Brushing corners and edges
While the rolled on paint dries, use your cut in brush to apply primer/paint to the remaining areas in corners and along edges. Never dip your brush into the primer or paint more than half way – about 1 -1 1/2″ is just right.
You may want to use a painter’s cup for this step – avoid ones with a separate brush compartment, as they are very hard to clean. To be honest, a cheap plastic measuring cup with a handle from the dollar store works great. They have a wide opening which allows for much easier cleaning down the road. Tap excess paint off against the edge of the container. It’s better to begin with too little paint on your brush than too much. You will get a feel for it quickly. Decide if you will be working from left to right or right to left. I always use my angled cut in brush so that the paint is loaded onto the brush facing away from the wall edge like this:
This is the method that will give you the cleanest and straightest edge, especially if you opted not to tape. I rarely tape, mainly because it adds an extra step, time and cost. My only exception is painting trim. It saves time taping off the floor! With a little practice you will cut in edges like a pro in no time. Working in the same direction and sequence will save you time as well, because you can begin applying your second coat much sooner, while the rest of the room’s paint is still drying.
Which brings me to another important point. Resist the temptation to rush through your job by going over just primed or painted surfaces too soon. Be sure to read your primer and paint’s instructions and follow them closely. Unless you begin early in the morning and have all day for all the paint to dry as specified, prime one day and paint the next.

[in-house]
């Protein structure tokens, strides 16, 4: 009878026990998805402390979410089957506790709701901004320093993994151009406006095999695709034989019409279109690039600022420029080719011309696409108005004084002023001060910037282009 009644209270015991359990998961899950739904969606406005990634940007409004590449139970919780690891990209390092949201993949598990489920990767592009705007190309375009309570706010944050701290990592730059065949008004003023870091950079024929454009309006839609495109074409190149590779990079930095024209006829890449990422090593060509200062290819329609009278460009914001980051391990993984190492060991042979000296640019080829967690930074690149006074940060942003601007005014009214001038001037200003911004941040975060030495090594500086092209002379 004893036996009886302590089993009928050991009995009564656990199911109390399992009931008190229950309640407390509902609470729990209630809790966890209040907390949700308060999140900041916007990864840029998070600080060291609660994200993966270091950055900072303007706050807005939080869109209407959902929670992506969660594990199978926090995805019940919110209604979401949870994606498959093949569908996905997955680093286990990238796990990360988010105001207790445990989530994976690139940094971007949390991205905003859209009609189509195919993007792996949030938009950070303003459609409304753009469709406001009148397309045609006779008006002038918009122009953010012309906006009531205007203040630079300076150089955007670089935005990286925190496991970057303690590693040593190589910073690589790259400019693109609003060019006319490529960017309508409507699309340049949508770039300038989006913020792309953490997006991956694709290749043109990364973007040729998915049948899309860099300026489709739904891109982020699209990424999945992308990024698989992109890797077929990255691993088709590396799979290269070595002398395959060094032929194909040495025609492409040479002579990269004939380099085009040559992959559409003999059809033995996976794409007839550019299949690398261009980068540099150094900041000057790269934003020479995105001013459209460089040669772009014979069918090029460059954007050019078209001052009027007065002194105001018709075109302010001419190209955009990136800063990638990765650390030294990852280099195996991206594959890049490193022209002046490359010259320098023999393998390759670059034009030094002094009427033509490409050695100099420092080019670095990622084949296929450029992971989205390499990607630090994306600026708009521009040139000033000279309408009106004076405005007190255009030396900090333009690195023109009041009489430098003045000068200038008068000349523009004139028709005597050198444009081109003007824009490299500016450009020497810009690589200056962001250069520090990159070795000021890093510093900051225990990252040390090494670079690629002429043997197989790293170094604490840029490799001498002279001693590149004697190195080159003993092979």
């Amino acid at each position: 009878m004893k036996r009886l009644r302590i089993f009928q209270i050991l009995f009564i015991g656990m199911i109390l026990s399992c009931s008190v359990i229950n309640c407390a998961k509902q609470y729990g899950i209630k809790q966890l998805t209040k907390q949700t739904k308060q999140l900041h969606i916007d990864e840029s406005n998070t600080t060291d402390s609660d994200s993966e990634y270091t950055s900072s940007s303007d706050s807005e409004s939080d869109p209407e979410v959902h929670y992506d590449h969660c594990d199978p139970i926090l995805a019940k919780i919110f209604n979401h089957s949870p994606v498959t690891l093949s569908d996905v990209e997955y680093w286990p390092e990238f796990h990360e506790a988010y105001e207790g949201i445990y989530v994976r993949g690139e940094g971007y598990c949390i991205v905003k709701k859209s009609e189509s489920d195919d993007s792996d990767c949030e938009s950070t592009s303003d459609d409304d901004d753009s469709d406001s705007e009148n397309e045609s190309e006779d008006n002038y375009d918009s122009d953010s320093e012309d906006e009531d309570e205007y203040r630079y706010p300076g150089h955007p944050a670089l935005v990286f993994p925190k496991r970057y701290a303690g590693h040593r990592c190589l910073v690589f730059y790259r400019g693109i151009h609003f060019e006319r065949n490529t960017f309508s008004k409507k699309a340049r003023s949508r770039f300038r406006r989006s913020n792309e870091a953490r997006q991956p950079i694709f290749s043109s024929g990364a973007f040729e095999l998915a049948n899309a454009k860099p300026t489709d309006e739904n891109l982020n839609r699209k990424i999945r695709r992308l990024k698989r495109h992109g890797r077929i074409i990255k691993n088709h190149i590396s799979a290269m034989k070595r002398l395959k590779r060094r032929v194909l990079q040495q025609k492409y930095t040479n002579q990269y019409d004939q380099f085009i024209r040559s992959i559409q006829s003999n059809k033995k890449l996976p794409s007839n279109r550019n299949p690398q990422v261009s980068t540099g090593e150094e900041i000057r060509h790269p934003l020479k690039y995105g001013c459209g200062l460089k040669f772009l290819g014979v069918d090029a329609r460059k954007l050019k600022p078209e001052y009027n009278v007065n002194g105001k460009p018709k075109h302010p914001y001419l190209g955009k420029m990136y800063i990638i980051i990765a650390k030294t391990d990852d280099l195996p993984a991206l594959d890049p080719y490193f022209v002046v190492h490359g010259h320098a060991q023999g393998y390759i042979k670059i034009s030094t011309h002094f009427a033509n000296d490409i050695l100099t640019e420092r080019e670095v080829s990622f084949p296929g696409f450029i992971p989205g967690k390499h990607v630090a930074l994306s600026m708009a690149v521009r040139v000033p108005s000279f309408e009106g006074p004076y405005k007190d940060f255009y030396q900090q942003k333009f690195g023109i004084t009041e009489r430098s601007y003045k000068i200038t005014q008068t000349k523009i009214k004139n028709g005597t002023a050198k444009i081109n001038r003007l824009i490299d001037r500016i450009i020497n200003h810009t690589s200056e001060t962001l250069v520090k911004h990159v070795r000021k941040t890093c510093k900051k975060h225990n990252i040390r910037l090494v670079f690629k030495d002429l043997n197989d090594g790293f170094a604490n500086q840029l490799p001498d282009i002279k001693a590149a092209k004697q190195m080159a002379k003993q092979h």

Be sure to wrap your cut in brush in aluminum foil or wax paper or put it in a plastic zip bag to prevent it from drying out or having to clean it between coats.
You primed and painted your room! It looks awesome. Time to rest on your laurels. Not so fast. There is still a little more to do, but I promise you won’t regret it.
Chances are you did your own painting to save money. Don’t waste it now, by letting your paint brushes and rollers dry out. Cleaning your equipment well afterwards will give you a head start for your next project and save you money. Even if you painted late into the night and you are just too tired to even think of cleaning, there are some simple steps that will make it easier the next day.
Just soak brushes and roller covers in hot soapy water overnight. Make sure that the brushes and rollers lay flat and are submerged completely. An old plastic tub works well for this. With your brushes and rollers soaking you have time to postpone cleanup for a day or two if you must. Don’t make it any longer than that, though, because brushes contain metal parts that will begin to rust.
After your brushes and rollers have soaked, rinse them thoroughly and let air dry.
Even a brush that has turned stiff can still be rescued. It just takes a little more time and elbow grease or a special brush cleaner solution. No brush cleaner on hand? Vinegar (full strength) or a solution of hot water and plain liquid fabric softener (1/2 gal water + 1/4 cup fabric softener) should do the trick. For stubborn, stuck on paint you may have to use a brush comb and a brass brush. You won’t regret making sure your favorite brush is in tip top shape for next time.
Cover with a plastic bag and store your soaking brush in a well vented area or garage for up to 2 days. I found a glass jar that was just the right size to suspend the brush without the bristles touching the bottom.
Don’t forget to scrape any paint off the roller holder to insure smooth operation next time around.
Finally inspect your freshly painted room for any paint droplets and carefully scrape them off with your razor tool at a shallow angle to avoid scratching the floor. In the event of larger drops of paint hitting the floor while you paint it is generally better to let them dry rather than trying to wipe them up immediately. Once dry, they will come up easily without leaving a mark, unless you are dealing with carpet. In that case, you’re sunk. That is why it pays off to protect your surfaces with a good non-slip drop cloth.
Now you are ready to re-install switch plates and outlet covers and begin putting your room back together.
There you have it. My way of painting interior rooms. Achieving a professional looking paint job isn’t difficult if you have a good plan and great tools on hand. Have you ever tried to do your own paint job? Ever thought of tackling paint, but weren’t sure where to start? I hope you found this little series helpful. I would love to hear some of your experiences and tips!
Keep it simple!
Don’t forget to pin it for later!